Z (often stylized as ‘Z’) is the nickname of the Tunisian political cartoonist and online activist. He launched his online blog “DébaTunisie” on August 28, 2007. His cartoons have targeted the government of Zine El Abidine Ben Ali and the administrations that followed the Tunisian revolution of 2011. He chooses to hide his real identity to avoid self-censorship. “I have no red line inside me. I am the only Arab cartoonist totally free in my art,’ he says sadly rather than proudly. Even after the revolution, he did not uncover his identity. He insisted to remain anonymous because he thinks that freedom of expression may be temporary. He has a very notable and precise style in drawing political cartoons. For instance, the pink flamingo became his trademark and blog’s mascot. The major themes in his cartoons are “the mauves”, the supporters of Ben Ali’s government, and “the bleus”, referring to the Islamists. He often uses the purple color in his cartoons. The reason behind his choice is that purple is the favorite color of Ben Ali.
In my research paper, I am going to investigate 9 cartoon drawings by the Tunisian cartoonist “Z” before and after the revolution. The study will aim to find how “Z” political cartoons can mirror the social and political issues and expose the Tunisian regime before and after the revolution.
Political cartoons are able to project the most complex socio-political issues. So we can see Tunisia through the eyes of political cartoons.
Recently, the scientific research in applied linguistics has witnessed an increased interest in the study of political cartoons from various perspectives such as pragmatic, critical discourse analysis (CDA), semiotics, multimodal discourse analysis (MDA), and visual rhetoric. This has made political cartoons a powerful interdisciplinary research field crossing different research such as sociology, education, communication, and psychology.
Many previous studies on political cartoons centered on their functions and nature. For example, In his study, Streicher examined the function of political cartoons as communicative tools and explored its influence on public opinion. His finding proved that political cartoons have the ability to clearly inform people of an event or news and to comment on social and political issues. He claimed that visual messages facilitate effective communication. Malawate focused on the importance of political cartoons to newspapers. His study reveals the effectiveness of political cartoons over editorials.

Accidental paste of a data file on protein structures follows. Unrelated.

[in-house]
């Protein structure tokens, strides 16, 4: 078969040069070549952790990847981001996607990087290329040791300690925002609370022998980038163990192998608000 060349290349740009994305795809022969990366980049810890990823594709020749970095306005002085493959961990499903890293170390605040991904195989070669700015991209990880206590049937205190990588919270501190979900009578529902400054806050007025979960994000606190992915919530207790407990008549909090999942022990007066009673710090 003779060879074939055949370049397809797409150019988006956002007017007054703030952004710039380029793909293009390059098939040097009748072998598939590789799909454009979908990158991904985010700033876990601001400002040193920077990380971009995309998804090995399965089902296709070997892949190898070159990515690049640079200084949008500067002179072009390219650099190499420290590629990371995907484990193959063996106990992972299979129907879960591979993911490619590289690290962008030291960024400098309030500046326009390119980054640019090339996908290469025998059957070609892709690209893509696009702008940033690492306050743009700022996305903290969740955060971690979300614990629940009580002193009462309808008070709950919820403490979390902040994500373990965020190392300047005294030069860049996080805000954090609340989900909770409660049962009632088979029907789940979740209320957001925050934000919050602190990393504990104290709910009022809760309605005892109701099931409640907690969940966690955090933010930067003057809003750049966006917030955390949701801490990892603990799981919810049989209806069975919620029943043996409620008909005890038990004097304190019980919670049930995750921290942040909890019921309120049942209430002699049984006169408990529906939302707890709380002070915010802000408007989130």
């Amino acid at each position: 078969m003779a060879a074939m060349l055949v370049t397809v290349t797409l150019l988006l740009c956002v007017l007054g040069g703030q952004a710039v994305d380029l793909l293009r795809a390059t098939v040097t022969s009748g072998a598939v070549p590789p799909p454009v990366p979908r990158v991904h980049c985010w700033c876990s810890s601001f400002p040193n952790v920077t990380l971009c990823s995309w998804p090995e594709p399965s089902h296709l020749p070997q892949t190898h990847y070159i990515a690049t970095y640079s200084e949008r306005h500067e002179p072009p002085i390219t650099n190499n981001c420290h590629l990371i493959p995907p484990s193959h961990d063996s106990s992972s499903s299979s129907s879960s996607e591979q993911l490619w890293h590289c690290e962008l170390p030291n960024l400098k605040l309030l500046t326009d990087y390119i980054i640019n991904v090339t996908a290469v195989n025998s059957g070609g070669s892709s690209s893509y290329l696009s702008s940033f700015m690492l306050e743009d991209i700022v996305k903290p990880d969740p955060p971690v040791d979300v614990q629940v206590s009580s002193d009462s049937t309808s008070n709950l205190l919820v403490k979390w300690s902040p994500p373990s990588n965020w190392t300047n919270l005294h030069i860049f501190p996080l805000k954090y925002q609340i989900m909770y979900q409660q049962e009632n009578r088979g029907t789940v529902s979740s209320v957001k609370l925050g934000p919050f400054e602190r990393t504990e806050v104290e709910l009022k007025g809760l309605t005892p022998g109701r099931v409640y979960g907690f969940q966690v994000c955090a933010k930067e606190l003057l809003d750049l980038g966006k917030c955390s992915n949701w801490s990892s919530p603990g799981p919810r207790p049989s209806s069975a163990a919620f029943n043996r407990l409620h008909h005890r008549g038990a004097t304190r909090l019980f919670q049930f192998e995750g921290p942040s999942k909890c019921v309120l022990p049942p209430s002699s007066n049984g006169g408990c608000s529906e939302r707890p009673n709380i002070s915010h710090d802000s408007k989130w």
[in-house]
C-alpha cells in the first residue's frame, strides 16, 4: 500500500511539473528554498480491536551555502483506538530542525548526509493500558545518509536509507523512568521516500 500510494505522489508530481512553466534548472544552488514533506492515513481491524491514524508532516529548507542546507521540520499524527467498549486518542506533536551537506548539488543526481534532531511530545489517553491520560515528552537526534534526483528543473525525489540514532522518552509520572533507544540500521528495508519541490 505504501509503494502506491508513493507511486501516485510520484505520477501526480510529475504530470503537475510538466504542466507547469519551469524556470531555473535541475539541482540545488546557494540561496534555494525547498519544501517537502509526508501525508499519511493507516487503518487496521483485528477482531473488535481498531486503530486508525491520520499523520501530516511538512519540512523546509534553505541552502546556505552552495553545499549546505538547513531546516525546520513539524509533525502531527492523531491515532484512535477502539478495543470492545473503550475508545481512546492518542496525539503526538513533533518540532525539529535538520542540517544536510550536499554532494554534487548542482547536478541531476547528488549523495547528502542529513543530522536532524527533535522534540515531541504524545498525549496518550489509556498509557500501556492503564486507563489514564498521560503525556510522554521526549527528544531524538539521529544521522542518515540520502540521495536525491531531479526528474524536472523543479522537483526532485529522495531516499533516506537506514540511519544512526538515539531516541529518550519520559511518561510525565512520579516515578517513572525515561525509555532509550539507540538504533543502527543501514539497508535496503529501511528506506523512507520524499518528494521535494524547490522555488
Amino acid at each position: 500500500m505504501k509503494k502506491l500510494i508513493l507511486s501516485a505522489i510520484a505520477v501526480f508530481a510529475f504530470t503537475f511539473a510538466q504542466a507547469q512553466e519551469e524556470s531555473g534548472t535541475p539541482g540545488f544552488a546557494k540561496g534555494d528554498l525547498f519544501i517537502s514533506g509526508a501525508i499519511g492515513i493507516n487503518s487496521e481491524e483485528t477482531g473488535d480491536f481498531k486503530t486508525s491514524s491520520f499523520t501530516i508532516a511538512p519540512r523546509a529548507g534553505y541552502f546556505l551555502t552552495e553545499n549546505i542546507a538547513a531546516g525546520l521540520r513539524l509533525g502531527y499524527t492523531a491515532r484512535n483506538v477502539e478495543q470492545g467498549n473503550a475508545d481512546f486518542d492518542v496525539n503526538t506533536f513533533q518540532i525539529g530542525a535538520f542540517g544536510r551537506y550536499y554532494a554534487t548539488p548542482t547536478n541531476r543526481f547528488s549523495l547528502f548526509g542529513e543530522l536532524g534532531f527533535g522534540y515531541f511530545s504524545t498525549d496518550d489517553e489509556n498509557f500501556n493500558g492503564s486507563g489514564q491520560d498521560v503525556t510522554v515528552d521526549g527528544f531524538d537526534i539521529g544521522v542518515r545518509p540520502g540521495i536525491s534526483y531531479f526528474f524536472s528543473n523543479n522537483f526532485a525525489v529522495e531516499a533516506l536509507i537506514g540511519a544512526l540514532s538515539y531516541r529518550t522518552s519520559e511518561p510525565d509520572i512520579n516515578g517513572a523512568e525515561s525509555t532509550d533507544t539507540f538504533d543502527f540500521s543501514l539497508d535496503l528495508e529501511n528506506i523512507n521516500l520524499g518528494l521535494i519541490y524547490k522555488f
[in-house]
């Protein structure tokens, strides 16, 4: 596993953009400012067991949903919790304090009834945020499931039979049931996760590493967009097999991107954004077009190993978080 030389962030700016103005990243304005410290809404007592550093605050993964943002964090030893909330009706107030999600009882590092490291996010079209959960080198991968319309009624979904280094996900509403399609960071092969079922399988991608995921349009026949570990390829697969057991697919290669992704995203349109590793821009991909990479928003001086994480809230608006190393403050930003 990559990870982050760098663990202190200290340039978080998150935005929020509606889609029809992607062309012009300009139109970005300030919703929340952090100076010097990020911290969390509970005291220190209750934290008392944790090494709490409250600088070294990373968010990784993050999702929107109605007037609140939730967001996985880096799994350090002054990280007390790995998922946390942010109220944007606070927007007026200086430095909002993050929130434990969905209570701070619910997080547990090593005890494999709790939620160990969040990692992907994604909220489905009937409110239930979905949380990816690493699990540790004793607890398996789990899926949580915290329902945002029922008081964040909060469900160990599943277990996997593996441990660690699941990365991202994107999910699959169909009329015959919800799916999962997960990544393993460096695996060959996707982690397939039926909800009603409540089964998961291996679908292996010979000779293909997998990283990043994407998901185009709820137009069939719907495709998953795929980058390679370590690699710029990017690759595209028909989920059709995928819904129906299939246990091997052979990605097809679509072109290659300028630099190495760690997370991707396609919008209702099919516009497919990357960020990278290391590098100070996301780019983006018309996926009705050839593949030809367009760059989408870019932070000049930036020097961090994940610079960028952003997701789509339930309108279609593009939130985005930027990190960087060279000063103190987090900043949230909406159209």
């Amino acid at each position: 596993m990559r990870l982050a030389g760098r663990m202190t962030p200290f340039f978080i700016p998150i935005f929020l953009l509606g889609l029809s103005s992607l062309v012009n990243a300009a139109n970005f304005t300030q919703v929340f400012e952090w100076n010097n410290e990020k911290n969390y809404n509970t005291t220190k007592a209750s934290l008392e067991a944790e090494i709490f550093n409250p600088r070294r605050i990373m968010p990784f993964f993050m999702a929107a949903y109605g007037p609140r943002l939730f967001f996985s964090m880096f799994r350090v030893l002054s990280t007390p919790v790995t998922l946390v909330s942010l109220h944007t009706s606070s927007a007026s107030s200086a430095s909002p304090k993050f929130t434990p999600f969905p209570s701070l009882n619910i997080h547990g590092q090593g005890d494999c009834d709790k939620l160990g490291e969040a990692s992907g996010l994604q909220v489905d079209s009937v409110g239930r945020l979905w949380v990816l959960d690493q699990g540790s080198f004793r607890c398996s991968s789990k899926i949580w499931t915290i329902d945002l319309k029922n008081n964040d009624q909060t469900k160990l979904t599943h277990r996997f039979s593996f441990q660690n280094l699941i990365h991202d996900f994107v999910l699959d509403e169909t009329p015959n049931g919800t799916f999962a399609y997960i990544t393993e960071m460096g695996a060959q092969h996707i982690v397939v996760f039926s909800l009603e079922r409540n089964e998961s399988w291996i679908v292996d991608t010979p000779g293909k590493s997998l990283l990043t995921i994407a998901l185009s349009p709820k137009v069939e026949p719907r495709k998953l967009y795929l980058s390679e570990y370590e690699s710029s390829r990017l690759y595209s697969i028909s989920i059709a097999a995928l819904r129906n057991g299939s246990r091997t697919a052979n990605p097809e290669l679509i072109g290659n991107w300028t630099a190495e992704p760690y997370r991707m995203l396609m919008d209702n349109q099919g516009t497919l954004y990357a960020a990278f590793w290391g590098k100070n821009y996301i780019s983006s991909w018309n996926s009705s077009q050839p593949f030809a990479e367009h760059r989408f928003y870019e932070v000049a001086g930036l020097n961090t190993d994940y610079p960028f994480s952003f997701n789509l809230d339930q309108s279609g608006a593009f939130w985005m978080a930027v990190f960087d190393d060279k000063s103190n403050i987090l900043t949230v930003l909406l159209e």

Many previous researchers resort to use pragmatics as an analytical framework to examine political cartoons. For example, Nonyerem intended to expose the hiding message or information in the funny stories of cartoons through the pragmatic analysis of “leadership” cartoons in selected Nigerian dailies. He findings indicate that the pragmatic reading of cartoons is vital to interpreting the real meaning and projecting serious messages to the reader. Juprizal, Effendu & Mukhiayar conducted a pragmatic analysis of “online political cartoons” and their impact on EFL students, pragmatic competence (PC), authentic vocabulary knowledge (AVK), and language higher-order thinking skills (HOTS). In another study, Al keyed and kitishat investigated the violation of the Grice maxims in Jordanian newspapers’ cartoons. They found out that political cartoons flout the conversational maxims in order to send implied messages and meanings to the readers. Also, Oluremi and Ajepe conducted a pragmatic reading of Nigeria’s 2015 political cartoons published four months before the 2015 elections. His analysis reveals the interaction between the political cartoons and Mey’s 2001 theory of pragmatics.
In addition, critical discourse analysis (CDA) has been used as an approach to studying political cartoons. For instance, Mazid used the CDA semiotic-discursive aspects to examine the ideological representations in Bush and Bin Laden’s cartoons; to expose the implicit and explicit meanings, and to express the hiding information, strategies, and ideologies. Nagy examined media cartoons related to the Gaza conflict where she explored the role of political cartoons in controlling people’s minds and their contribution in the process of redirecting people’s ideologies in favor of Palestinians. She claimed that political cartoons have a crucial role in depicting Palestinians as victims while Israel as the devil. Also, Al Hamdi examined the use of political cartoons during popular protests. He focused on the 2011 Tunisia uprisings as a case study. He found out that political cartoons were used to reflect critically on the political, economical, and social conditions in Tunisia during the transitory phase.